[Bug 10675] New: rsyncing >2GB file onto fat32 partition should fail earlier

Brian K. White brian at aljex.com
Wed Jul 16 15:31:21 MDT 2014

On 6/26/2014 5:36 PM, samba-bugs at samba.org wrote:
> https://bugzilla.samba.org/show_bug.cgi?id=10675
>             Summary: rsyncing >2GB file onto fat32 partition should fail
>                      earlier
>             Product: rsync
>             Version: 3.1.0
>            Platform: x86
>          OS/Version: Linux
>              Status: NEW
>            Severity: normal
>            Priority: P5
>           Component: core
>          AssignedTo: wayned at samba.org
>          ReportedBy: darko.veberic at ijs.si
>           QAContact: rsync-qa at samba.org
> i have noticed that while rsyncing (-av) a whole directory (from linux ext4)
> onto a fat32 filesystem on a usb disk there was a large >4GB file among the
> files to be copied. while rsync should fail immediately encountering such a job
> what really happened was strange: rsync continued to read all the other files
> in the job but nothing has been written to the usb disk anymore. i have noticed
> this since the i/o on my internal disk went to the max of 120 MB/s and the i/o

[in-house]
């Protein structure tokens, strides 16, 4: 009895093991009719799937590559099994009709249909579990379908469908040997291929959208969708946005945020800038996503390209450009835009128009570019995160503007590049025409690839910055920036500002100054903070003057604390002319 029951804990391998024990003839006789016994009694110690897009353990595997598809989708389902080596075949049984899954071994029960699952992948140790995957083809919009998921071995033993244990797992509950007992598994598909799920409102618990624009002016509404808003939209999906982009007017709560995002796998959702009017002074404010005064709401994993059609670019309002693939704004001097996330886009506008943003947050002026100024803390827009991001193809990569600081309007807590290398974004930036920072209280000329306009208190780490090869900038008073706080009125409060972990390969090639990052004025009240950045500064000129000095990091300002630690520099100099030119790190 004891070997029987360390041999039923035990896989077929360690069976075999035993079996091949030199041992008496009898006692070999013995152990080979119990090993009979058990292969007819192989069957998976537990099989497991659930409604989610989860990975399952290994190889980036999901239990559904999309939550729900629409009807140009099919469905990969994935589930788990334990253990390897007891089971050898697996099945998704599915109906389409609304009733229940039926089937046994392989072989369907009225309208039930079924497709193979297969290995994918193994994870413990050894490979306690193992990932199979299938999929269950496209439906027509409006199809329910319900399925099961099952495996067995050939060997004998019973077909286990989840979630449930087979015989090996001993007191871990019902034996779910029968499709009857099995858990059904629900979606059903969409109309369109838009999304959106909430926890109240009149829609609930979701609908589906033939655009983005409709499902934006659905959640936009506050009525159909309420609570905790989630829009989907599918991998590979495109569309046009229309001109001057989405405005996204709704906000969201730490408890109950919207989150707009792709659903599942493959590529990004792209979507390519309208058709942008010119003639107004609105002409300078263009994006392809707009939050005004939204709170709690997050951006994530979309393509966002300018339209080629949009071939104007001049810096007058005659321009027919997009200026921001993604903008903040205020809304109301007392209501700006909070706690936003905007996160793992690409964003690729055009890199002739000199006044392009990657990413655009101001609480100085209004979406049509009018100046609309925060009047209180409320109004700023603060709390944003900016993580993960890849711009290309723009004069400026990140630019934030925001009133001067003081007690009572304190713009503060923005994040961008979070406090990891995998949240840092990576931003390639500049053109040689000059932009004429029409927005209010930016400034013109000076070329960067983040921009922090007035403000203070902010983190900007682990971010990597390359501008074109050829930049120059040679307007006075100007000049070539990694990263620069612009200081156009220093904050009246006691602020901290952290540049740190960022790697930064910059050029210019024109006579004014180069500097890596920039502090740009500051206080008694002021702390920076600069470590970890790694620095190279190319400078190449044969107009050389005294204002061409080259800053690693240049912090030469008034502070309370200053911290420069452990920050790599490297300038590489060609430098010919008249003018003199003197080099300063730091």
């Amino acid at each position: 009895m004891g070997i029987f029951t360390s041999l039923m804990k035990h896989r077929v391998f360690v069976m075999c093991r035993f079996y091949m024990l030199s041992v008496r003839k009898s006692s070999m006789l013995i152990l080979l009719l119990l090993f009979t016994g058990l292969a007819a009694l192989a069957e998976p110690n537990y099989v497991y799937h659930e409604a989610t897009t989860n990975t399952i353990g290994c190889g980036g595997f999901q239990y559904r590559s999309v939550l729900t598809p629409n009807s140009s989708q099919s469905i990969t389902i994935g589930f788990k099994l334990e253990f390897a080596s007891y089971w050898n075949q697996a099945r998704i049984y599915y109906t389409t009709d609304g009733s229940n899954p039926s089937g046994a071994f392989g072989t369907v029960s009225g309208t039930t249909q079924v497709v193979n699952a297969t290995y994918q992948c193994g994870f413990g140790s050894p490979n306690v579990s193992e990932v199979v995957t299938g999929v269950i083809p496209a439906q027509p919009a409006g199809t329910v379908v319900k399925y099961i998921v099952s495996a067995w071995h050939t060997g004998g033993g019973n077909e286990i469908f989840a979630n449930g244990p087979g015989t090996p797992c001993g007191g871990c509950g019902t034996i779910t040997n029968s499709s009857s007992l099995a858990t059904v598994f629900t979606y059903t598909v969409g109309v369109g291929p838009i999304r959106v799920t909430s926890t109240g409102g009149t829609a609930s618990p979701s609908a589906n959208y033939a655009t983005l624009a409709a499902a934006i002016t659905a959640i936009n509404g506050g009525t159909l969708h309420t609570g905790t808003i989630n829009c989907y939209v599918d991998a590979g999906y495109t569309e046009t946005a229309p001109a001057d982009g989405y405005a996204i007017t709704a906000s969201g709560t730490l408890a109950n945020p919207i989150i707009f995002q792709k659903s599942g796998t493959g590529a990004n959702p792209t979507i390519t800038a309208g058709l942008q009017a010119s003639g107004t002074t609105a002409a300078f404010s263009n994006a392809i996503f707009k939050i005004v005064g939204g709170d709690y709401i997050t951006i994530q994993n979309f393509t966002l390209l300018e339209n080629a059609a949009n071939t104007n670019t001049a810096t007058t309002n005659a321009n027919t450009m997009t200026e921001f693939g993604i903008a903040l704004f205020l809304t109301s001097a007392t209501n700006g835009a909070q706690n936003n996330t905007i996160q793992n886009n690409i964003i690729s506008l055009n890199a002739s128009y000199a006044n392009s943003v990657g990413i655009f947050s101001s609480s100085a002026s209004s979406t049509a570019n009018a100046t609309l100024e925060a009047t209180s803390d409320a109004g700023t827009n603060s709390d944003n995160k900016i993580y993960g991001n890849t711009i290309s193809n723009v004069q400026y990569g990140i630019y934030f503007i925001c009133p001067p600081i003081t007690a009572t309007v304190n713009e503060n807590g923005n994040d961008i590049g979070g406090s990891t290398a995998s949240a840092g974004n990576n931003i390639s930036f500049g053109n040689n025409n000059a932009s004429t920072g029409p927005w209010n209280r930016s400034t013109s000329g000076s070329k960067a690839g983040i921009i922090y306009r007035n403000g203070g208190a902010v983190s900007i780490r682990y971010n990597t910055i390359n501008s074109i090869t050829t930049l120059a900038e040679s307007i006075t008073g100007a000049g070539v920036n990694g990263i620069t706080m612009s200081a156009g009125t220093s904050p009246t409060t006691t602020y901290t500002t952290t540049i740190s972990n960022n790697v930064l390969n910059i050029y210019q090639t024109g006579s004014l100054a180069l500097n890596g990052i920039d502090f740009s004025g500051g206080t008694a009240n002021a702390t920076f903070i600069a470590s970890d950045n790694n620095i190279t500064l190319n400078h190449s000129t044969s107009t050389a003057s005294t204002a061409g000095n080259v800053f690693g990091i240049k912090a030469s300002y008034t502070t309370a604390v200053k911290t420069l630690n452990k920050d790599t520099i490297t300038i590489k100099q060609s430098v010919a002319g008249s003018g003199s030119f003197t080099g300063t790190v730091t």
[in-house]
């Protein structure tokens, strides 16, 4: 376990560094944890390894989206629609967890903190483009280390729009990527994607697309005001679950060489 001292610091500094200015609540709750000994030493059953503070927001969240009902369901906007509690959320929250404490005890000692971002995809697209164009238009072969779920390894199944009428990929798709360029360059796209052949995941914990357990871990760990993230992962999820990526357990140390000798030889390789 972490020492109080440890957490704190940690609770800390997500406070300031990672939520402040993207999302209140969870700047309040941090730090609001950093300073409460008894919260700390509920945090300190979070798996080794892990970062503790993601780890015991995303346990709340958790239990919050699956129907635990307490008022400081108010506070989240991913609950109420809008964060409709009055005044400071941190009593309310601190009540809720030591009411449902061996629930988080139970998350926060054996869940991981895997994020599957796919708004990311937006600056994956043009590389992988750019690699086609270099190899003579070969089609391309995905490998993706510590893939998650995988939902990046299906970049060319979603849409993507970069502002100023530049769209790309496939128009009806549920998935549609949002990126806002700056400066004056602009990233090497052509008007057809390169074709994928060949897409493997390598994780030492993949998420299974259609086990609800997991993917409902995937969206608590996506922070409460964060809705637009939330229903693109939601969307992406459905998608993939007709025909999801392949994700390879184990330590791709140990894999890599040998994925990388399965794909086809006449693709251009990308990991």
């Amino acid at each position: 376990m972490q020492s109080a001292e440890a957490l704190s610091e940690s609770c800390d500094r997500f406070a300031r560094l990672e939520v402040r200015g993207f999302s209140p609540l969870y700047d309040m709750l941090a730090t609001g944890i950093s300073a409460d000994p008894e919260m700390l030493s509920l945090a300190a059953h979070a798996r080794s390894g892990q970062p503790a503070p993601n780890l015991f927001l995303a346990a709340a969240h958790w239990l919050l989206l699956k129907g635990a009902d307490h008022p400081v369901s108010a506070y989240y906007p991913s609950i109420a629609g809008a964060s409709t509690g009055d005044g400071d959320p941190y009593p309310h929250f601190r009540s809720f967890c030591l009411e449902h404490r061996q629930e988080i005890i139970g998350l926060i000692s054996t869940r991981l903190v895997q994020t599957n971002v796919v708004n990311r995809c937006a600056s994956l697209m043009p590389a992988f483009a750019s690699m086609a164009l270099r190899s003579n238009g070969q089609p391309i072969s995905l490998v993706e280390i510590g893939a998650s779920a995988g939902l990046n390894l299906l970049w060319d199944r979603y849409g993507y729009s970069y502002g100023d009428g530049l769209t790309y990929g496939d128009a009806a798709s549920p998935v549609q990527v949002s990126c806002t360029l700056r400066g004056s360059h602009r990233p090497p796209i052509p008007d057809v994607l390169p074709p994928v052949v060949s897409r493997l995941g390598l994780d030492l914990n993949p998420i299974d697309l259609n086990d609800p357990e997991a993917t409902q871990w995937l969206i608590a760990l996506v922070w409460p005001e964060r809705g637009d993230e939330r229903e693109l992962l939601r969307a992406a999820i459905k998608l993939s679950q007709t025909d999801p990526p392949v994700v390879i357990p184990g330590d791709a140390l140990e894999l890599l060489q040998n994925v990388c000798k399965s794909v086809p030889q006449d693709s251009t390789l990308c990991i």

> on the usb disk stayed at 0. at that point i pressed ctrl-c and, remarkably
> late, got the corresponding error:
> rsync error: received SIGINT, SIGTERM, or SIGHUP (code 20) at rsync.c(632)
> [sender=3.1.0]
> rsync: write failed on "/media/luser/usbdisk/folder/dvd.iso": File too large
> (27)
> rsync error: error in file IO (code 11) at receiver.c(389) [receiver=3.1.0]
> how to reproduce: format a usb disk with mkfs.vfat and try to rsync a directory
> containing some files plus a large file over the >2GB fat32 limit.

I don't think it's reasonable to expect rsync, or any other such tool, 
to include a database of all the quirks and limitations of all the 
different filesystems in existence, including all their different 
versions and options.

But it might be possible for rsync to fail earlier on this particular 
problem by just attempting to allocate the space when it fist goes to 
transfer the file, and aborting if that fails. It wouldn't know or care 
what kind of filesystem the destination has. It wouldn't fail at the 
beginning of the rsync job, just at the beginning of that file.

I don't know how to handle --inplace, just add space to the end of the file?


More information about the rsync mailing list